Biochemically, the polymerization of p28, and analogous proteins encoded by other viruses (e.g., TBSV p33 and BMV 1a), is probably slow and self-contained when their intracellular concentration is low, at the beginning of the replication cycle. It is self-contained because polymerization inevitably lowers the concentration of monomeric copies in the surrounding environment, making it harder for the polymer core to recruit more monomers. The self-containment of polymerization is probably also important in that it permits the enclosure of the polymeric lattice by the anchoring membrane to form spherules.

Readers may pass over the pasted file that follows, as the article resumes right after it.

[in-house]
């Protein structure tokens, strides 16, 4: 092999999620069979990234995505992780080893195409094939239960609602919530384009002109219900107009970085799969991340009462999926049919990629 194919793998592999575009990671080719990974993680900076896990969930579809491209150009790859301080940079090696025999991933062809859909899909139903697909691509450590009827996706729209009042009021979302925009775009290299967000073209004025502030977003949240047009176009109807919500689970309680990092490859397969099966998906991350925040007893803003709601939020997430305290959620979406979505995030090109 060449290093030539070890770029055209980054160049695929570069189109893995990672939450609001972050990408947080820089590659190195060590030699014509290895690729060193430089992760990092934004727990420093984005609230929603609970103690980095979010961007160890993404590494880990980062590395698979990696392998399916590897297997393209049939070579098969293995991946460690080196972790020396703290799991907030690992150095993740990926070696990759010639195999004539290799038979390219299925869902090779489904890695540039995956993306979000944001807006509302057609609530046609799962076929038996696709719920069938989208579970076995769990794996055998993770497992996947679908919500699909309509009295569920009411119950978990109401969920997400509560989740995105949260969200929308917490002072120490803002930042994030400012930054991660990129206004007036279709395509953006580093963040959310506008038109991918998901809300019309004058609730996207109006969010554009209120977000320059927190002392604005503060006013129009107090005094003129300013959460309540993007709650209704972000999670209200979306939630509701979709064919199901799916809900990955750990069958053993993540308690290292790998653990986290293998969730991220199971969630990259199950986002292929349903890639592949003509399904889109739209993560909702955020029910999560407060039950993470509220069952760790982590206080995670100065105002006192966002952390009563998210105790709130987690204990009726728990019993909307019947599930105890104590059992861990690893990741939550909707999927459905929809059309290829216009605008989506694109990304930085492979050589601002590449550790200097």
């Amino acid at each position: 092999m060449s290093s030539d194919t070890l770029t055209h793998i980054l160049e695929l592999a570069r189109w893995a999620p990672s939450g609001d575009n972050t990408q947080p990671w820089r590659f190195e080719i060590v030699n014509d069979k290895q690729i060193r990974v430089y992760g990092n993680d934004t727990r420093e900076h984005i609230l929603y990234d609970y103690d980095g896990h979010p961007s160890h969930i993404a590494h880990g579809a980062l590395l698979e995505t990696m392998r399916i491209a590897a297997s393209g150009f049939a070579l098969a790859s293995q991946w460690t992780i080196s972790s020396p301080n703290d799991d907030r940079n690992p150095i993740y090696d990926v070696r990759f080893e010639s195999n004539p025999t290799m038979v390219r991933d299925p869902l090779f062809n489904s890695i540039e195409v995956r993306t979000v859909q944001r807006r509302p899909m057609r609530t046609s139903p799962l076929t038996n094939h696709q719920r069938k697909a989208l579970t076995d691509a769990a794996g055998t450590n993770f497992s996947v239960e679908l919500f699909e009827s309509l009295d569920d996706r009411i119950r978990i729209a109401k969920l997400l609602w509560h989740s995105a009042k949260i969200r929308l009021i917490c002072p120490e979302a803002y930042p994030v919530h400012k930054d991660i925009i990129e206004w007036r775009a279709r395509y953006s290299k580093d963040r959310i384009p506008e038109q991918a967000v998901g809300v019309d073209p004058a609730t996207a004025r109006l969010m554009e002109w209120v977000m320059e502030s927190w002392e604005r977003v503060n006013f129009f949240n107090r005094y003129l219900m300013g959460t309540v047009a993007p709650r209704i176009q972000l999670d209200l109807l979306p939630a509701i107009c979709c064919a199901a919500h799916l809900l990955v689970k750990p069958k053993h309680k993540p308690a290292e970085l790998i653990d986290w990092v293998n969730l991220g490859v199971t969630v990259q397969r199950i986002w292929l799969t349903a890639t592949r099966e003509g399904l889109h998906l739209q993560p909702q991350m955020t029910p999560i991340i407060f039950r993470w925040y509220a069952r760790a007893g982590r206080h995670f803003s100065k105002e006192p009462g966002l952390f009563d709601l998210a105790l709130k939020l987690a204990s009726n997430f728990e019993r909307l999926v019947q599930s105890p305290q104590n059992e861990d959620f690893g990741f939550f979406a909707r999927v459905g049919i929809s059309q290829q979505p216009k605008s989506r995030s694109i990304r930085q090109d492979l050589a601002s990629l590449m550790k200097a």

Extending from this same biochemical property, polymerization of p28 is likely greatly accelerated once large quantities of new TCV genomes are produced through replication, and become templates for p28 translation. The acceleration of p28 polymerization, even absent of any conformational changes of p28 monomers, is likely to cause the polymeric lattices to quickly expand in size, making it impossible to be enclosed by membranes, thus incapable of executing its replication function (Figure 2, right). More importantly, the unenclosed polymers would be free to recruit even more monomers, thus not only perpetuating the replicationally inactive state, but also denying superinfectors the chance to replicate by sequestering the p28 (and probably RNA as well; see later).